Die letzten 5 Focus-News des innovations-reports im Überblick:

Im Focus: Etching Microstructures with Lasers

Ultrafast lasers have introduced new possibilities in engraving ultrafine structures, and scientists are now also investigating how to use them to etch microstructures into thin glass. There are possible applications in analytics (lab on a chip) and especially in electronics and the consumer sector, where great interest has been shown.

This new method was born of a surprising phenomenon: irradiating glass in a particular way with an ultrafast laser has the effect of making the glass up to a...

Im Focus: Light-driven atomic rotations excite magnetic waves

Terahertz excitation of selected crystal vibrations leads to an effective magnetic field that drives coherent spin motion

Controlling functional properties by light is one of the grand goals in modern condensed matter physics and materials science. A new study now demonstrates how...

Im Focus: New 3-D wiring technique brings scalable quantum computers closer to reality

Researchers from the Institute for Quantum Computing (IQC) at the University of Waterloo led the development of a new extensible wiring technique capable of controlling superconducting quantum bits, representing a significant step towards to the realization of a scalable quantum computer.

"The quantum socket is a wiring method that uses three-dimensional wires based on spring-loaded pins to address individual qubits," said Jeremy Béjanin, a PhD...

Im Focus: Scientists develop a semiconductor nanocomposite material that moves in response to light

In a paper in Scientific Reports, a research team at Worcester Polytechnic Institute describes a novel light-activated phenomenon that could become the basis for applications as diverse as microscopic robotic grippers and more efficient solar cells.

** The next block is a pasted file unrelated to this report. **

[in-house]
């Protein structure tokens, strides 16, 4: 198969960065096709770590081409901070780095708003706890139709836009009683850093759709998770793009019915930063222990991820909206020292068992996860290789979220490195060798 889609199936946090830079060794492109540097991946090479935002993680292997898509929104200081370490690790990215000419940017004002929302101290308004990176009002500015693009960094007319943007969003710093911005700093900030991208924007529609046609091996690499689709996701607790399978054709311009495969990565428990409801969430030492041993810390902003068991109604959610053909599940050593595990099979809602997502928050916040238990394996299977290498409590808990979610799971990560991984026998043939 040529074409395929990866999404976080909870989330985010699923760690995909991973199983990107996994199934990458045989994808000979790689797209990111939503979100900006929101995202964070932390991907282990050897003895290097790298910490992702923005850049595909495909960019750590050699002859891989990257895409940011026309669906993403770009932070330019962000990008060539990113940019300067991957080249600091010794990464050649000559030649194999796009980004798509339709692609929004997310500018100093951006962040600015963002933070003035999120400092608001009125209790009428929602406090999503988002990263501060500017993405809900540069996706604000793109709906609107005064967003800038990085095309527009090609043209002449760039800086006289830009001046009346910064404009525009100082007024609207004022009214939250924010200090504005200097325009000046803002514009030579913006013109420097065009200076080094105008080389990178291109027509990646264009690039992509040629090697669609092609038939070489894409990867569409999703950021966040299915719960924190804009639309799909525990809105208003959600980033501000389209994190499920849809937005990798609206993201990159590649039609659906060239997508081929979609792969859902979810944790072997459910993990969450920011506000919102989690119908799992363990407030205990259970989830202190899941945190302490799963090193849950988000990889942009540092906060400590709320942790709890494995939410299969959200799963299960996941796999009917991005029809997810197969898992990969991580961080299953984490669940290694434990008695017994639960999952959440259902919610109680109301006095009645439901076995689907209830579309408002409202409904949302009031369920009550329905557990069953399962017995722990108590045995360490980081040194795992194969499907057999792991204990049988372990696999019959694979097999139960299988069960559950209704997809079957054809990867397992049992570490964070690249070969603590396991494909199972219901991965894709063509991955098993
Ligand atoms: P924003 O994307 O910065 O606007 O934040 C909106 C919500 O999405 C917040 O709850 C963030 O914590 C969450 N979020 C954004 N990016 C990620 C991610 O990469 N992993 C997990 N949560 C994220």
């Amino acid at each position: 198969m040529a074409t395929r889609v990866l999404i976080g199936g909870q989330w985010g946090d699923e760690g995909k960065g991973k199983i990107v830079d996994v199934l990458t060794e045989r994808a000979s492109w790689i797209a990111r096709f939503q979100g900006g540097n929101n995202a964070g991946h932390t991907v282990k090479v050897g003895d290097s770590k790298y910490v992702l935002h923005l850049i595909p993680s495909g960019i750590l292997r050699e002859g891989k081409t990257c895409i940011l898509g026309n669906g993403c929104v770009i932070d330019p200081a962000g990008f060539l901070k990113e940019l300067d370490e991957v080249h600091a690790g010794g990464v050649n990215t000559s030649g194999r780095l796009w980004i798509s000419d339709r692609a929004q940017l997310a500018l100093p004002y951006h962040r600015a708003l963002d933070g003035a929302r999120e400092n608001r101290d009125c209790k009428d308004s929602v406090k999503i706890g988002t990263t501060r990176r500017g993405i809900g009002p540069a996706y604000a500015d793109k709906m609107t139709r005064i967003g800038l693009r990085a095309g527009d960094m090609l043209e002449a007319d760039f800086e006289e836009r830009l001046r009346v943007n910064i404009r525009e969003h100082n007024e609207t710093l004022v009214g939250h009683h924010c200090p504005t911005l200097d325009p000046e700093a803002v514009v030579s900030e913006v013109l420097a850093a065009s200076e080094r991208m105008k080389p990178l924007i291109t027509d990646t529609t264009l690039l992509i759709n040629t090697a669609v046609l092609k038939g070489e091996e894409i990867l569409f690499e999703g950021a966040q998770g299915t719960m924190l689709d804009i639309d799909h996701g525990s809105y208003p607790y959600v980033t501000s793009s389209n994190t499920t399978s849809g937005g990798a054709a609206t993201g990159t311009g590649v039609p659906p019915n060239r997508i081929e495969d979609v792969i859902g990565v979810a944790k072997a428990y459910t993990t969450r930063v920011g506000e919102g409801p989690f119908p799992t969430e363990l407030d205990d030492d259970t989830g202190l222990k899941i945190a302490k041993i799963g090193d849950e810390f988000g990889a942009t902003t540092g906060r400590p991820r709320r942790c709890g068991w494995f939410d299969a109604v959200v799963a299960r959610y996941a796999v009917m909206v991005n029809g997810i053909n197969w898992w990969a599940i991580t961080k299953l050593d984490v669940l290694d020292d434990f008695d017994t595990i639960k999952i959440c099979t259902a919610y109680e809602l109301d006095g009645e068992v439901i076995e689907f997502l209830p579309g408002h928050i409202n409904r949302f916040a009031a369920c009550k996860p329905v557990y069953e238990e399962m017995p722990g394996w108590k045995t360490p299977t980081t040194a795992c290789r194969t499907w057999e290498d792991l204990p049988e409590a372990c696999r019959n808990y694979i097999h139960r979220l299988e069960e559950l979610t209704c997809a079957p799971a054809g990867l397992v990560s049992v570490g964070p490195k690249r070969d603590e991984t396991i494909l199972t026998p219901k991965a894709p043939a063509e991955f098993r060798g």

A research team at Worcester Polytechnic Institute (WPI) has developed a revolutionary, light-activated semiconductor nanocomposite material that can be used...

Im Focus: Diamonds aren't forever: Sandia, Harvard team create first quantum computer bridge

By forcefully embedding two silicon atoms in a diamond matrix, Sandia researchers have demonstrated for the first time on a single chip all the components needed to create a quantum bridge to link quantum computers together.

"People have already built small quantum computers," says Sandia researcher Ryan Camacho. "Maybe the first useful one won't be a single giant quantum computer...

All Focus news of the innovation-report >>>



Event News

#IC2S2: When Social Science meets Computer Science - GESIS will host the IC2S2 conference 2017

14.10.2016 | Event News

Agricultural Trade Developments and Potentials in Central Asia and the South Caucasus

14.10.2016 | Event News

World Health Summit – Day Three: A Call to Action

12.10.2016 | Event News

Latest News

Greater Range and Longer Lifetime

26.10.2016 | Power and Electrical Engineering

VDI presents International Bionic Award of the Schauenburg Foundation

26.10.2016 | Awards Funding

3-D-printed magnets

26.10.2016 | Power and Electrical Engineering

More VideoLinks >>>